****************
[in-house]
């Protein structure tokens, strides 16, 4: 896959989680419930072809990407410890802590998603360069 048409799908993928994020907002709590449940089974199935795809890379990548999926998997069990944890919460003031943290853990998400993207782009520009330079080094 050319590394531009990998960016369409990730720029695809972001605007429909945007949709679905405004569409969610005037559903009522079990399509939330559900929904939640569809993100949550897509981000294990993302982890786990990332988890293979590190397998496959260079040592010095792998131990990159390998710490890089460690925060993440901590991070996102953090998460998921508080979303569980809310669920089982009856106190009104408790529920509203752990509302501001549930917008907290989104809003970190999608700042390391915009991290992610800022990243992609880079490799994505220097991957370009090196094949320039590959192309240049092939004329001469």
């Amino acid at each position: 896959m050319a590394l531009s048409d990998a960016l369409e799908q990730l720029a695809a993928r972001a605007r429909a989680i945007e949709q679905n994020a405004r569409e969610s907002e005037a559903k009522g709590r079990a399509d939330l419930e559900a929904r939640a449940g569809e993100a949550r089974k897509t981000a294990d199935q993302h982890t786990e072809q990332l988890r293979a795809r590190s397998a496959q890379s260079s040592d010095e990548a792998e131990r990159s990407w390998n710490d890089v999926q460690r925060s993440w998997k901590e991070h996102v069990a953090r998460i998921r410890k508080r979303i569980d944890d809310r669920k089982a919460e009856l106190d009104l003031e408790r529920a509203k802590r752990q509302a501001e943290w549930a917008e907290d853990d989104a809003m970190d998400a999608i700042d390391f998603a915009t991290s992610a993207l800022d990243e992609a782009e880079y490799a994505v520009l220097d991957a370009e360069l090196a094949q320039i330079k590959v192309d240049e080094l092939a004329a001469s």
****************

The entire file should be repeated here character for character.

[in-house]
């Protein structure tokens, strides 16, 4: 896959989680419930072809990407410890802590998603360069 048409799908993928994020907002709590449940089974199935795809890379990548999926998997069990944890919460003031943290853990998400993207782009520009330079080094 050319590394531009990998960016369409990730720029695809972001605007429909945007949709679905405004569409969610005037559903009522079990399509939330559900929904939640569809993100949550897509981000294990993302982890786990990332988890293979590190397998496959260079040592010095792998131990990159390998710490890089460690925060993440901590991070996102953090998460998921508080979303569980809310669920089982009856106190009104408790529920509203752990509302501001549930917008907290989104809003970190999608700042390391915009991290992610800022990243992609880079490799994505220097991957370009090196094949320039590959192309240049092939004329001469």
């Amino acid at each position: 896959m050319a590394l531009s048409d990998a960016l369409e799908q990730l720029a695809a993928r972001a605007r429909a989680i945007e949709q679905n994020a405004r569409e969610s907002e005037a559903k009522g709590r079990a399509d939330l419930e559900a929904r939640a449940g569809e993100a949550r089974k897509t981000a294990d199935q993302h982890t786990e072809q990332l988890r293979a795809r590190s397998a496959q890379s260079s040592d010095e990548a792998e131990r990159s990407w390998n710490d890089v999926q460690r925060s993440w998997k901590e991070h996102v069990a953090r998460i998921r410890k508080r979303i569980d944890d809310r669920k089982a919460e009856l106190d009104l003031e408790r529920a509203k802590r752990q509302a501001e943290w549930a917008e907290d853990d989104a809003m970190d998400a999608i700042d390391f998603a915009t991290s992610a993207l800022d990243e992609a782009e880079y490799a994505v520009l220097d991957a370009e360069l090196a094949q320039i330079k590959v192309d240049e080094l092939a004329a001469s």